• 4.500 (on mobil­i­sa­tion, approx.)

Oper­a­tional capa­bil­i­ties

Com­man­der Nor­we­gian Task Group (Com­mand and Staff ele­ment) lead multi­na­tion­al mar­itime oper­a­tions in and out­side Nor­way

  • Nor­we­gian Naval Spe­cial Oper­a­tions Com­mand

  • Mine Clear­ance Com­mand

  • Coastal Ranger Com­mand

Force pro­duc­tion

The Chief of Staff, Roy­al Nor­we­gian Navy, is respon­si­ble for force pro­duc­tion for the naval part of the Armed Forces war struc­ture. The Roy­al Nor­we­gian Navy con­sists of:

The Nor­we­gian Fleet:

  • Com­man­der Nor­we­gian Fleet, with staff, based in Bergen

  • Nor­we­gian Frigate Flotil­la (Fridtjof Nansen-Class frigates)

  • Nor­we­gian Fast Attack Craft Flotil­la (SKJOLD-Class FACs)

  • Nor­we­gian Sub­ma­rine Flotil­la (Sub­marines)

  • Nor­we­gian Mine War­fare Flotil­la (Mine clear­ance ves­sels)

  • Nor­we­gian Naval Spe­cial War­fare Group (Coastal Rangers, Naval Rangers and Mine Clear­ance Divers)

  • Nor­we­gian Fleet Sup­port Group (Sup­port ves­sels)

The Coast Guard:

  • Com­man­der Nor­we­gian Coast Guard, with staff, based in Oslo

  • CG North at Sort­land

  • CG South at Haakonsvern

The Coast Guard has a total of 19 ves­sels, four of them heli­copter-equipped patrol ves­sels: three NORDKAPP Class and CGV Sval­bard which is spe­cial­ly strength­ened for oper­a­tions in ice. CGV Harstad will be phased in dur­ing 2005. In addi­tion, the Coast Guard leas­es ves­sels for inshore patrol tasks and has six LYNX heli­copters as well as a fixed num­ber of fly­ing hours by P‑3 Ori­on mar­itime patrol air­craft and char­tered obser­va­tion air­craft.

Edu­ca­tion and train­ings cen­ters

  • Chief Naval Edu­ca­tion and Train­ing, with staff, Bergen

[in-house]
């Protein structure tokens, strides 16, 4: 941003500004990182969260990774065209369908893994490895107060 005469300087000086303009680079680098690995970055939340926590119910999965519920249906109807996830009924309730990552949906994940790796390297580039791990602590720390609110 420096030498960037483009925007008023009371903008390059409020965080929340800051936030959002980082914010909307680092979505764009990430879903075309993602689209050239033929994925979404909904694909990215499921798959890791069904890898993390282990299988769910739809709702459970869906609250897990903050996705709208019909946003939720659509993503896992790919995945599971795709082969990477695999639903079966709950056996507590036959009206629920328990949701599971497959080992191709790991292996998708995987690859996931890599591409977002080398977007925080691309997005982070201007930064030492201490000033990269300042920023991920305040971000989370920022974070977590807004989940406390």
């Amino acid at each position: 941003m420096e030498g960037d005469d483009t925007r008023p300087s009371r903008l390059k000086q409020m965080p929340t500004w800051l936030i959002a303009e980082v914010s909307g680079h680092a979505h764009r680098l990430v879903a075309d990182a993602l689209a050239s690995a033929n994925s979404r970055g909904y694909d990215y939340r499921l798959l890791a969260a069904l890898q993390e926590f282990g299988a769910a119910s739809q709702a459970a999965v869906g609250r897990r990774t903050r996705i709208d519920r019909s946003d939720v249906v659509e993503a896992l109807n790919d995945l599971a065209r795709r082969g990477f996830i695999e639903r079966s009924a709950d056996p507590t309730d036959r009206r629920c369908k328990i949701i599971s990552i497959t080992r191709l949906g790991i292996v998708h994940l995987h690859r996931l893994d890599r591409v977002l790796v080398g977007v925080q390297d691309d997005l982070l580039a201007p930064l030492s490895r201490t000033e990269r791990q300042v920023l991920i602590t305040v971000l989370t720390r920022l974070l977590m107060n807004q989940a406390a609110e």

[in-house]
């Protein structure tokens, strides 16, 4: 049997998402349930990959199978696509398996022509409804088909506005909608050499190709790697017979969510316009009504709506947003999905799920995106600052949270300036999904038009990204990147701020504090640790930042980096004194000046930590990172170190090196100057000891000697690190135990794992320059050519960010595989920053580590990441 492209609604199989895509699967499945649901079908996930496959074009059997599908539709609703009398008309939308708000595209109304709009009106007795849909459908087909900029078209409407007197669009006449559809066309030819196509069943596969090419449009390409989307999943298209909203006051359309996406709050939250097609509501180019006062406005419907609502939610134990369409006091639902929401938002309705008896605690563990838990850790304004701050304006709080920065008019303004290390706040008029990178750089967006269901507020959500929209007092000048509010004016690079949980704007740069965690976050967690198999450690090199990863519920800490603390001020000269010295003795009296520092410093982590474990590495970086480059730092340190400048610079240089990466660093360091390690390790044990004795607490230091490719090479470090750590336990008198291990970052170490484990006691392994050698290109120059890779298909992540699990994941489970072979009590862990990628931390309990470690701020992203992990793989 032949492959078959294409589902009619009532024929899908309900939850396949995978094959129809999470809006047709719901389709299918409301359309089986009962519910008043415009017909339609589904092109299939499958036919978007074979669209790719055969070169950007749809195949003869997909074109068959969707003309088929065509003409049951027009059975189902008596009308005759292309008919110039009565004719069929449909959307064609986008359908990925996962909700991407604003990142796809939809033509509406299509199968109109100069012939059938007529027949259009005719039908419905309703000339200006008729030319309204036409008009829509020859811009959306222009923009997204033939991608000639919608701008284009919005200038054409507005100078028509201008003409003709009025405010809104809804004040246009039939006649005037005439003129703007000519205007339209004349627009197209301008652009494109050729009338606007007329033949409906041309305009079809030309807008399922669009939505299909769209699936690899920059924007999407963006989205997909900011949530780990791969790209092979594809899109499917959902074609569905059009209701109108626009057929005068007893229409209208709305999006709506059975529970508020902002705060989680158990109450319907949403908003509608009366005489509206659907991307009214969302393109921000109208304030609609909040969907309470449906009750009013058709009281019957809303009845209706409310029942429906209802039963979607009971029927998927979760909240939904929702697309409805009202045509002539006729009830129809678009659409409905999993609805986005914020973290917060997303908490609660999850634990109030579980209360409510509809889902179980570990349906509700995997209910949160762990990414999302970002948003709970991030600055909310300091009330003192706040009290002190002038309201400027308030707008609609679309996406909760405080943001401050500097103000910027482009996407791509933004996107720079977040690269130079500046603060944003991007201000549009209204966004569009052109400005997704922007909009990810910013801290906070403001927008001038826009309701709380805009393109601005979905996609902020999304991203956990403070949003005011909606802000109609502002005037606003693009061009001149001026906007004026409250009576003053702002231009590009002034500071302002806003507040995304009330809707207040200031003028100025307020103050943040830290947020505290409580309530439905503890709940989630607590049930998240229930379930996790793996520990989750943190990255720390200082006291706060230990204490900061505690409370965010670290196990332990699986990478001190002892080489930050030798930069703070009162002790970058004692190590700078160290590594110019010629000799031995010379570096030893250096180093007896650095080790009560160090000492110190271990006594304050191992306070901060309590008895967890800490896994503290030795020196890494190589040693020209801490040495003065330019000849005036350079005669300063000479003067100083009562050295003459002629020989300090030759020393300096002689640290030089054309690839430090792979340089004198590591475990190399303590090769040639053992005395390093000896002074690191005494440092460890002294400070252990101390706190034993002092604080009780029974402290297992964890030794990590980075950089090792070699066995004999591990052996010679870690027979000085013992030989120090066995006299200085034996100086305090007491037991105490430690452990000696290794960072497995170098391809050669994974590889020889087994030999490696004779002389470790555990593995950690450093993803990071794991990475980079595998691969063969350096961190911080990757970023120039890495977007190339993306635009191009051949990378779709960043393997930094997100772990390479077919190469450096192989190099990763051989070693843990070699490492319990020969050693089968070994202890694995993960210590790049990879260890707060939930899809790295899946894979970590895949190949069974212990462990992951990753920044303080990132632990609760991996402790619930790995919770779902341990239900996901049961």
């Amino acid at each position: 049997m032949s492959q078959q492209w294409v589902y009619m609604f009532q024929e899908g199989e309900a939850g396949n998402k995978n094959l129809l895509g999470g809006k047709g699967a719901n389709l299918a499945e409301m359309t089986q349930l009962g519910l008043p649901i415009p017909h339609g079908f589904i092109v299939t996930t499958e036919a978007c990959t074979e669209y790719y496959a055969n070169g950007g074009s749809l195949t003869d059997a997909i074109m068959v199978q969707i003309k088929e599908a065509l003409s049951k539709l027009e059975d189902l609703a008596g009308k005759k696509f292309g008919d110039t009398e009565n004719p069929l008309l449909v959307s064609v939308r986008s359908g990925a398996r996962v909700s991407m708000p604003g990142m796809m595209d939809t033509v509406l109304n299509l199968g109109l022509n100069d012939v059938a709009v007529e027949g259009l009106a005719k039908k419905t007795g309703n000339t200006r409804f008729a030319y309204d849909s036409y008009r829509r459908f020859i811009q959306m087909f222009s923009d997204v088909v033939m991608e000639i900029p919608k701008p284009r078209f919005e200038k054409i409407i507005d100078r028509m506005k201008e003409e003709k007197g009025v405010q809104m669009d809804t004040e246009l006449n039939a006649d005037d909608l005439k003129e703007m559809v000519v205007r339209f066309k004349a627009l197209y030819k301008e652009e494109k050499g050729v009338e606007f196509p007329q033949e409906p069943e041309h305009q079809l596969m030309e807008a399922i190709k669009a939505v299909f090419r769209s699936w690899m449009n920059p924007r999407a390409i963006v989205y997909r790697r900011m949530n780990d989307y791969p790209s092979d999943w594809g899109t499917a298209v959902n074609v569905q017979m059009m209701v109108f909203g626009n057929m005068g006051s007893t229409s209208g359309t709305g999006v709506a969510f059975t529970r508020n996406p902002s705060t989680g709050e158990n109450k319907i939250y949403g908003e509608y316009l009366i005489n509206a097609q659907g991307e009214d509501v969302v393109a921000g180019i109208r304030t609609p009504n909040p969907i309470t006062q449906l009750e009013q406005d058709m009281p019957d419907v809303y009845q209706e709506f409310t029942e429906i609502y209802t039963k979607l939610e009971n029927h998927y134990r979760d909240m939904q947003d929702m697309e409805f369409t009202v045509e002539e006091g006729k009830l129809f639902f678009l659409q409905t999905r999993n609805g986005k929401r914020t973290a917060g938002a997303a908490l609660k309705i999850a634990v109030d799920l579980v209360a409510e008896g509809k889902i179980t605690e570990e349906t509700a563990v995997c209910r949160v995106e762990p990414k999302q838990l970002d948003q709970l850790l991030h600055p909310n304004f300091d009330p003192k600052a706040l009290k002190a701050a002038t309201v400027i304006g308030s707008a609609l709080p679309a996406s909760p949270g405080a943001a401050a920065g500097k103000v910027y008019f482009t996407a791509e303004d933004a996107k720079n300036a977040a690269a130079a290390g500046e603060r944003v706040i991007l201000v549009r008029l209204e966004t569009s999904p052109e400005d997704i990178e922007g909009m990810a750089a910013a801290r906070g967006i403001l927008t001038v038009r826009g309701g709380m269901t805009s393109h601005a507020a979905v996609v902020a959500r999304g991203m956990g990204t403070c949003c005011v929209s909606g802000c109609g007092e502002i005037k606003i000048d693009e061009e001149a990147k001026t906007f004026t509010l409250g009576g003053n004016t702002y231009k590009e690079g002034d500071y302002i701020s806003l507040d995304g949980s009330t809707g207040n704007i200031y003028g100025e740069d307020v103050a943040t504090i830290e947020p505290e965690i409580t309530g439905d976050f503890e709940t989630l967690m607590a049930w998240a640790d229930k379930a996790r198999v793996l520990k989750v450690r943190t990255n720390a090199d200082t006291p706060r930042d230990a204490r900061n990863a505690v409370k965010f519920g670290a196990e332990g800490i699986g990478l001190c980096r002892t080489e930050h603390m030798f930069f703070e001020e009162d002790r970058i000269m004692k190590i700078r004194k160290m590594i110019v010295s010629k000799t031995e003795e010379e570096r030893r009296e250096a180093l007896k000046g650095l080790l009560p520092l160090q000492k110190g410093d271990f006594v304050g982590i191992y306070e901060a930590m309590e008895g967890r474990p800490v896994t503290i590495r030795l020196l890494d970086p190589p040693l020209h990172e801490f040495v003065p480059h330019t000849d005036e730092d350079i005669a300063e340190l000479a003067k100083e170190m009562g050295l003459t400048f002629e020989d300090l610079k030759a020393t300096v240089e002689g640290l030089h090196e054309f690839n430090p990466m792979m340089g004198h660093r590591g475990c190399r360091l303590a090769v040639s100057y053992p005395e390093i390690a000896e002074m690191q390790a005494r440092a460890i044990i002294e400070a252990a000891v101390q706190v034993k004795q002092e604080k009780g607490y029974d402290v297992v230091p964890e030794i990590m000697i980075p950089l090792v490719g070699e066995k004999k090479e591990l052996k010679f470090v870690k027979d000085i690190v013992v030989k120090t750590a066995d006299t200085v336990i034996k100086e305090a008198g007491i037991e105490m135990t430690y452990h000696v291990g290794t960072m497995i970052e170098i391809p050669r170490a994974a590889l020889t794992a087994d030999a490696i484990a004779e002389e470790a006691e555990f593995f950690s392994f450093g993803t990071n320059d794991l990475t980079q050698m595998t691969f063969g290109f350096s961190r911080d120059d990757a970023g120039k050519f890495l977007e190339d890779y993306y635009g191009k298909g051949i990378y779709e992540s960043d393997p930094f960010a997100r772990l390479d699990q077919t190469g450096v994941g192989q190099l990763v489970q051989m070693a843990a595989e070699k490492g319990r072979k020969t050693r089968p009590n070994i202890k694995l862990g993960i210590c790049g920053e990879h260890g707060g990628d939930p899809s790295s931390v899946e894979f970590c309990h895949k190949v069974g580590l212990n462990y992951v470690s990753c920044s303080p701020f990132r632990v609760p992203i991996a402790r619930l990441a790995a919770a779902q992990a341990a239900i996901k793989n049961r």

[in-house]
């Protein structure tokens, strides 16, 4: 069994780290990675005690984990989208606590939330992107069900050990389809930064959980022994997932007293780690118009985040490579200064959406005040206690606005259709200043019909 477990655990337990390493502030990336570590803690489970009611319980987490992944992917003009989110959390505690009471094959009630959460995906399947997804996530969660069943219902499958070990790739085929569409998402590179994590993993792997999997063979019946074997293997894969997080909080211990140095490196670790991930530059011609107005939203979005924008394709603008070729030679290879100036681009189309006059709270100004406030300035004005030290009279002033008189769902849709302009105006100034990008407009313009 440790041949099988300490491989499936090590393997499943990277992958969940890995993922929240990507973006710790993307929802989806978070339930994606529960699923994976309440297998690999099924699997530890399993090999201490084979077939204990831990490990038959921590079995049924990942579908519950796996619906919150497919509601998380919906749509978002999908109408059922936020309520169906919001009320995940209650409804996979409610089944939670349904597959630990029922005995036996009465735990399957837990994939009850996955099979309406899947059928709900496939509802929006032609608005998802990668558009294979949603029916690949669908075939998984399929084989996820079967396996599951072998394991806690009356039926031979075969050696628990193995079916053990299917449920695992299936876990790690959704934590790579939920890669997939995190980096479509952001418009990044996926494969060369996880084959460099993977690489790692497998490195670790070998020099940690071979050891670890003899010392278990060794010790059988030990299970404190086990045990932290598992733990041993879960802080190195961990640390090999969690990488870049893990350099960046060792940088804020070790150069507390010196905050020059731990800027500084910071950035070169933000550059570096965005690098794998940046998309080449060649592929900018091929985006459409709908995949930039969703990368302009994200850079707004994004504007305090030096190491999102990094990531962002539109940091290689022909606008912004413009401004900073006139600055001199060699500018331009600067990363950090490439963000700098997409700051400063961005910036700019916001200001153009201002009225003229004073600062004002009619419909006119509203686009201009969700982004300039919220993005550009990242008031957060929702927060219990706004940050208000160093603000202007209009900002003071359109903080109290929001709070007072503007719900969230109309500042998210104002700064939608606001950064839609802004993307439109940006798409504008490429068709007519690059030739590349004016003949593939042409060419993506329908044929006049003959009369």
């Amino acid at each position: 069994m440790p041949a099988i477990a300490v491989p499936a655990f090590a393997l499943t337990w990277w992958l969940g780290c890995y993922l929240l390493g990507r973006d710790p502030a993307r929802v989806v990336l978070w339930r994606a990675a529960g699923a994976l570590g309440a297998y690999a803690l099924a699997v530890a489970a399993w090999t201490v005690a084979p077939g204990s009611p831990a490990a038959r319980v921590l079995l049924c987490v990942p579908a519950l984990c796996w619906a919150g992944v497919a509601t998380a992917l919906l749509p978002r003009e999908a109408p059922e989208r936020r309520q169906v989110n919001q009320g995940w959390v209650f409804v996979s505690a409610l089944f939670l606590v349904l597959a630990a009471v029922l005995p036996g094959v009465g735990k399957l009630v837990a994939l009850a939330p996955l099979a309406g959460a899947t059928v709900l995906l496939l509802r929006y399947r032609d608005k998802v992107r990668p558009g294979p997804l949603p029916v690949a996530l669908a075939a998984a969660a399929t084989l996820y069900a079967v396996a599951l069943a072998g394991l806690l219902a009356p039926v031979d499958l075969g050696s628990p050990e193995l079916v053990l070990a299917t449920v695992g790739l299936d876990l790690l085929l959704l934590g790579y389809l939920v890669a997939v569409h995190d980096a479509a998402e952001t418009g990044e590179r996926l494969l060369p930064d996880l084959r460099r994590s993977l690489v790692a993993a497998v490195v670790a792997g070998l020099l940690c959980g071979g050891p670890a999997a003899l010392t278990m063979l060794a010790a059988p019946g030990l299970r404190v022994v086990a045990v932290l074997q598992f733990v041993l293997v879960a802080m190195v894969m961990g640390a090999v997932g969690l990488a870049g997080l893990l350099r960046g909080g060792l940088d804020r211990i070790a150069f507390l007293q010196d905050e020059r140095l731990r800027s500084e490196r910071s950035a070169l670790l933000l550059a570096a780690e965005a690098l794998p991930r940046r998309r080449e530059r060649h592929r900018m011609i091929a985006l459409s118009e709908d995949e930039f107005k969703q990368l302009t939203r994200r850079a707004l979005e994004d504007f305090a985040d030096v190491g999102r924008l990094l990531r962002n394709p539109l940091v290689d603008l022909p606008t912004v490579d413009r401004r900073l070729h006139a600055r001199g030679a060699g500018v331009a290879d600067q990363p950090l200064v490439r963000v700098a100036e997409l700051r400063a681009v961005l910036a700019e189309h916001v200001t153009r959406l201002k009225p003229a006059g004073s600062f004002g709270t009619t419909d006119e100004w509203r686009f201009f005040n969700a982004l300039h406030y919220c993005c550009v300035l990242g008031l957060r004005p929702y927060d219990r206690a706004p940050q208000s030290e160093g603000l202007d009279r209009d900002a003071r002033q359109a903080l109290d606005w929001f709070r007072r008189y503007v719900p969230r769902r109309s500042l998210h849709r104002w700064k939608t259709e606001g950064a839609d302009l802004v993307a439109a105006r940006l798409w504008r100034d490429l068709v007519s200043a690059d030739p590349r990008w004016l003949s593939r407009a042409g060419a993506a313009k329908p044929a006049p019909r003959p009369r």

• Basic Train­ing Estab­lish­ment, HNoMS Har­ald Haarfa­gre, Sta­vanger

  • Roy­al Nor­we­gian Navy Offi­cer Can­di­date School, Hort­en and Bergen

  • Naval Acad­e­my, Lak­sevåg, Bergen

  • Naval Train­ing Estab­lish­ment, HNoMS Tor­den­skjold, Haakonsvern, Bergen

  • Rapid reac­tion forces: 5.000

  • Fol­low-on-forces: 20.000

  • Rein­force­ment forces: 25.000

  • In peace time: 1.200

Force pro­duc­tion
The Chief of Staff of the Nor­we­gian Home Guard is respon­si­ble for force pro­duc­tion to man the Home Guard’s war struc­ture, mak­ing use of his ter­ri­to­r­i­al dis­trict staffs, schools and com­pe­tence cen­ters for this pur­pose

Oper­a­tional capa­bil­i­ties
Land Home Guard (LHV):

  • 13 ter­ri­to­r­i­al dis­trict staff (sta­t­ic)

  • 13 deploy­able rapid reac­tion com­mands

  • 11 deploy­able rein­force­ment com­mands

  • 13 rapid reac­tion forces capa­ble of deploy­ment at short notice to sup­port the exer­cise of sov­er­eign­ty, nation­al cri­sis man­age­ment and assist the civ­il pow­er in main­tain­ing pub­lic secu­ri­ty

  • 242 rein­force­men­t/­fol­low-on areas with resources to sup­ple­ment and rein­force the rapid reac­tion units

Air Force Home Guard (LUHV):

  • 4 sta­t­ic LUHV com­mands

  • 11 LUHV areas with resources for the defence of Air Sta­tions

Naval Home Guard (SHV):

  • 4 deploy­able mobile SHV com­mands

  • 4 SHV rapid reac­tion forces capa­ble of deploy­ment at short notice to sup­port the exer­cise of sov­er­eign­ty and nation­al cri­sis man­age­ment at sea, and to assist the civ­il pow­er in main­tain­ing mar­itime aspects of pub­lic secu­ri­ty

  • 17 SHV rein­force­ment areas with resources to sup­ple­ment and rein­force the rapid reac­tion units

School and com­pe­tence cen­ters

  • The Home Guard Edu­ca­tion and Com­pe­tence Cen­tre, sit­u­at­ed at Dom­bås, pro­vides branch and weapon train­ing for the Home Guard

  • The Naval Home Guard Edu­ca­tion and Com­pe­tence Cen­tre, respon­si­ble for naval force pro­duc­tion and man­ning the SHV’s war struc­ture, is sit­u­at­ed at Håkonsvern

  • The Home Guard Edu­ca­tion Cen­tre at Værnes, and its satel­lite estab­lish­ment at Por­sanger Gar­ri­son, is respon­si­ble for ini­tial ser­vice in the Home Guard and for basic offi­cer train­ing

The Nor­we­gian Min­istry of Defence